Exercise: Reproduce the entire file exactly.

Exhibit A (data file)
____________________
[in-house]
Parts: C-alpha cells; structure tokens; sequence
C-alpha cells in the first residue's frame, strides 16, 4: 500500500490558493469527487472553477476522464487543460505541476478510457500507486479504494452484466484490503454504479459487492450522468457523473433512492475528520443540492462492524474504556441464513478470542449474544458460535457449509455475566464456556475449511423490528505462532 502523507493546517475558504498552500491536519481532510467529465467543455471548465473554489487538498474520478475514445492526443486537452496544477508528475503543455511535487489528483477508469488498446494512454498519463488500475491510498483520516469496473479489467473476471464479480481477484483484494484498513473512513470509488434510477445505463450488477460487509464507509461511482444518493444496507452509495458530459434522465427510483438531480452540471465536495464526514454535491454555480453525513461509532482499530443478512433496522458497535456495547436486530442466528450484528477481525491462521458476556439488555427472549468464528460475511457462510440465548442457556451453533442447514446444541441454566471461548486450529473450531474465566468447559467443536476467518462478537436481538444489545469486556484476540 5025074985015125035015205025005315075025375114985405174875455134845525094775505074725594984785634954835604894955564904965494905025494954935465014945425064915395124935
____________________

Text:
[in-house]
Parts: C-alpha cells; structure tokens; sequence
C-alpha cells in the first residue's frame, strides 16, 4: 500500500490558493469527487472553477476522464487543460505541476478510457500507486479504494452484466484490503454504479459487492450522468457523473433512492475528520443540492462492524474504556441464513478470542449474544458460535457449509455475566464456556475449511423490528505462532 502523507493546517475558504498552500491536519481532510467529465467543455471548465473554489487538498474520478475514445492526443486537452496544477508528475503543455511535487489528483477508469488498446494512454498519463488500475491510498483520516469496473479489467473476471464479480481477484483484494484498513473512513470509488434510477445505463450488477460487509464507509461511482444518493444496507452509495458530459434522465427510483438531480452540471465536495464526514454535491454555480453525513461509532482499530443478512433496522458497535456495547436486530442466528450484528477481525491462521458476556439488555427472549468464528460475511457462510440465548442457556451453533442447514446444541441454566471461548486450529473450531474465566468447559467443536476467518462478537436481538444489545469486556484476540 5025074985015125035015205025005315075025375114985405174875455134845525094775505074725594984785634954835604894955564904965494905025494954935465014945425064915395124935